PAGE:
That was nice. It was a cookie-cutter rejection letter, but this agent understands the struggle and was sincere about it. Many people do give up and I can see why. It’s hard getting rejections on a project I’ve worked so hard on with a character I love. My skin isn’t as thick as I want it to be. The rejections are getting a little easier, but it’s also hard to think someone will ask for a partial and then really like it. That’s the dream, but it’s hard to imagine when my MS isn’t sparkly enough for the agents who’ve seen it.

I’ve spent several weeks meekly picking at my MSs. I have the first 2 books written in my series–I’m trying to publish the first one–and I have no idea what to do with the third book. I’m not the kind of writer who can force myself to write. I need inspiration, something to fix, or some kind of itch to add and see what happens. That itch hasn’t existed since I started querying. I’ve been editing which is good. It gives me something tangible to improve without needing to think of a new idea out of nothing. I like editing. It’s easier to work on something that’s already there and improve it than think of the whole book in the first place sometimes.

Last night, however, I got the itch. An idea crept from somewhere in my brain and I had an idea. It’s a new book, not part of the trilogy, but still related to dragons (of course). Lucky for me, the baby I nanny for napped plenty today so I wrote over 3,000 words! It’s the most I’ve written in one day in a long long time. I’m still figuring out the details of the book, but it’s nice to get into a new character and some new plot twists. It’s like buying a new dress after you’ve worn your others a few times.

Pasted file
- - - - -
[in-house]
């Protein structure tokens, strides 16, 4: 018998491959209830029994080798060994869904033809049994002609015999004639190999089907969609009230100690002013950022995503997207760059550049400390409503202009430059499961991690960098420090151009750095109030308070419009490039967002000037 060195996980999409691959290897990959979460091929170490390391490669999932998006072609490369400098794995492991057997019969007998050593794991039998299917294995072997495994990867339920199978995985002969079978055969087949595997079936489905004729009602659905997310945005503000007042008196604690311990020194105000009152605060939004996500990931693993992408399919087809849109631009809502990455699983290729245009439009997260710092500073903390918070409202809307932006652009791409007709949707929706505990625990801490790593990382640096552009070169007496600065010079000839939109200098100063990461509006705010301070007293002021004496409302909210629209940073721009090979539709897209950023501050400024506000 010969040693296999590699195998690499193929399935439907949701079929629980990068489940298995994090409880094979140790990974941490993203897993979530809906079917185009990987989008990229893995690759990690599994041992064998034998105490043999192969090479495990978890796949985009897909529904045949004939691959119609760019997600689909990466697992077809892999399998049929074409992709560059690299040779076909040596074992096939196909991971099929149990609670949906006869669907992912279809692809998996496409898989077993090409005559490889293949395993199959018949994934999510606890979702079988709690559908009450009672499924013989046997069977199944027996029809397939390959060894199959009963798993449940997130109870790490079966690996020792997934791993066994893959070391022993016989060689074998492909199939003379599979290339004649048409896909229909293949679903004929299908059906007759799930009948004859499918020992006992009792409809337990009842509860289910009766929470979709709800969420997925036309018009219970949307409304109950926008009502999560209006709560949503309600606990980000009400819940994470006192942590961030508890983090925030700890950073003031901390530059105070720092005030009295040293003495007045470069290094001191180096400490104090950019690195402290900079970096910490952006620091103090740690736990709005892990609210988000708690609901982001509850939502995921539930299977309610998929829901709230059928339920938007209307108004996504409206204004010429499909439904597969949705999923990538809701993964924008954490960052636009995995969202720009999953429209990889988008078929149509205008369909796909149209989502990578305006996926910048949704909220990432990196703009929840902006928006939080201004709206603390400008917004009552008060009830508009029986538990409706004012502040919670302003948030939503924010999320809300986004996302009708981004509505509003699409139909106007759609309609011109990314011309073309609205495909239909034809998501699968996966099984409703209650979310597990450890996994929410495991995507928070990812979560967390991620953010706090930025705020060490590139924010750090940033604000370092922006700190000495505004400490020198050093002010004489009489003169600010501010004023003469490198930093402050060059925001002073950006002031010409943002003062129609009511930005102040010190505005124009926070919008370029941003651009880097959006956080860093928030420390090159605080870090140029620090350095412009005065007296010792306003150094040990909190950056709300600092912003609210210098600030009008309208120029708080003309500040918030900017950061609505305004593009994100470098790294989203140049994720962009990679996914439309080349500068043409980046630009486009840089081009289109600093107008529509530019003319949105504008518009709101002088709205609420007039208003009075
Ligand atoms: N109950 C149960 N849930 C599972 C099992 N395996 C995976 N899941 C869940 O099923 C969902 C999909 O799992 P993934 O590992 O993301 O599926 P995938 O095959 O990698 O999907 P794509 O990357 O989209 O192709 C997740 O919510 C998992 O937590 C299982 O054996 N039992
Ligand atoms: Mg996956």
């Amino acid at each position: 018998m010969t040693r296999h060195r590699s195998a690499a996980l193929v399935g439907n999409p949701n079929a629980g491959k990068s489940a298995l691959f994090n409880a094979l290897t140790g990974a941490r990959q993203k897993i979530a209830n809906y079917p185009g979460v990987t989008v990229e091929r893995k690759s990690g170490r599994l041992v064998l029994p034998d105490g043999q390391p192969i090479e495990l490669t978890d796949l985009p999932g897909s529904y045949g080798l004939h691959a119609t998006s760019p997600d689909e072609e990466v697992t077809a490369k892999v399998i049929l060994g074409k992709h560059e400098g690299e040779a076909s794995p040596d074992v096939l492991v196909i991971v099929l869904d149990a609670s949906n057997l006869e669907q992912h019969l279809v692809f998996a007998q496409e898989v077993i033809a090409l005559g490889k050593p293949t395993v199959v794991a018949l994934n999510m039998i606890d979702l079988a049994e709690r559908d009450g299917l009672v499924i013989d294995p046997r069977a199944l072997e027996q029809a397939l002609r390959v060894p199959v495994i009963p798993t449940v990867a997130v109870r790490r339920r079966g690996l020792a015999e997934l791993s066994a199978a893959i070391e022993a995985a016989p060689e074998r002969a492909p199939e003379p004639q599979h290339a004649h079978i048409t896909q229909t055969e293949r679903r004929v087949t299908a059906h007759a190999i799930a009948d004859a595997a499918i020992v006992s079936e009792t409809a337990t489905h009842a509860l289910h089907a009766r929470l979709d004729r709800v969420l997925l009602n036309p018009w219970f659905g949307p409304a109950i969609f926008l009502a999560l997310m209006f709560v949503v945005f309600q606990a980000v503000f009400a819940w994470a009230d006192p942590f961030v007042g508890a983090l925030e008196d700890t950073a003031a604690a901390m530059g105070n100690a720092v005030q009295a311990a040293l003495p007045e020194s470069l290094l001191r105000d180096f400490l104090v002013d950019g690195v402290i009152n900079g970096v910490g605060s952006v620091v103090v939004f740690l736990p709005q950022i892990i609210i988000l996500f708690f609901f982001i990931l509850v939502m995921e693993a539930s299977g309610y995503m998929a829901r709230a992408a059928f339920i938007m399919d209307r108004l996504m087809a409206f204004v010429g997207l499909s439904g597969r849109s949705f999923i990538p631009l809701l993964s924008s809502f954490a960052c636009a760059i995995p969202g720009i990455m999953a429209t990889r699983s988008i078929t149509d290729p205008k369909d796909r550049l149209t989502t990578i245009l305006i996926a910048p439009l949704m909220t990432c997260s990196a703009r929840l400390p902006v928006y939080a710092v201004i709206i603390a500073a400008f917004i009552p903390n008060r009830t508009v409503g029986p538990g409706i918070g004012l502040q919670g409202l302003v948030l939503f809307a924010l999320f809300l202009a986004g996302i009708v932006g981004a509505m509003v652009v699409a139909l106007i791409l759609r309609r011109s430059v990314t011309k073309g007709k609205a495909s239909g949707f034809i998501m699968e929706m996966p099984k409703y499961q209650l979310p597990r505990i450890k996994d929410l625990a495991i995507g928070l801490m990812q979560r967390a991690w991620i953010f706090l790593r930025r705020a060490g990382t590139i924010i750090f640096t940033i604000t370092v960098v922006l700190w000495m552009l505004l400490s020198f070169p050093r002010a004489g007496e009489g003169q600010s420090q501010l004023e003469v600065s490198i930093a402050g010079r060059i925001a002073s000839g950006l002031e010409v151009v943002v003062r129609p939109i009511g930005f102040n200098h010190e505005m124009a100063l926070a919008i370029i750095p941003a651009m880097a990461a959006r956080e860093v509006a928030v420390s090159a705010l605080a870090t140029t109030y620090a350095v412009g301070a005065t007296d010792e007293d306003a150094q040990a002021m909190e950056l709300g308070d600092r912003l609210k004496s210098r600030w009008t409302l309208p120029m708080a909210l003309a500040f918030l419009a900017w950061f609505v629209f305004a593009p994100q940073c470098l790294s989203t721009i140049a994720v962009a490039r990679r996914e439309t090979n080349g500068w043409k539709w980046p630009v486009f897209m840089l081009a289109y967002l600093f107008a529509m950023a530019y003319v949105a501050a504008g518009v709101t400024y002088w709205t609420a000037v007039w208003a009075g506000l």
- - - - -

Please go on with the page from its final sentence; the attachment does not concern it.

I’m excited to get started on this new book, but I do worry about straying too far from my series. In the past I’ve dropped projects and then taken years getting back to them, if I get back at all. I’m hoping this new book is like a cleanse to get the writing flowing. I can keep querying agents but also avoid staring at my finished MS and driving myself crazy! I’m hoping a new idea will get me excited about writing again. So far today it’s been just what I needed.

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Filed under fantasy writing, inspiration, writing

No.

My list of 75 agents is growing smaller and smaller. I didn’t realize how many agencies have a policy where “A no from one of us is a no from all of us.” I have to trust they actually shared my query with their co-workers, otherwise I may have missed a chance. Two agencies have said no, and I was hoping to query about 8 people I now can’t because of this policy.

My heart is racing. I turned on some fun music to pump myself up today, and I finished 4 queries. My query letter is good and my MS has been edited about 4 times so I hope it’s ok. I don’t want to exhaust my options. Again. I know it’s all part of the process, but it’s still disheartening.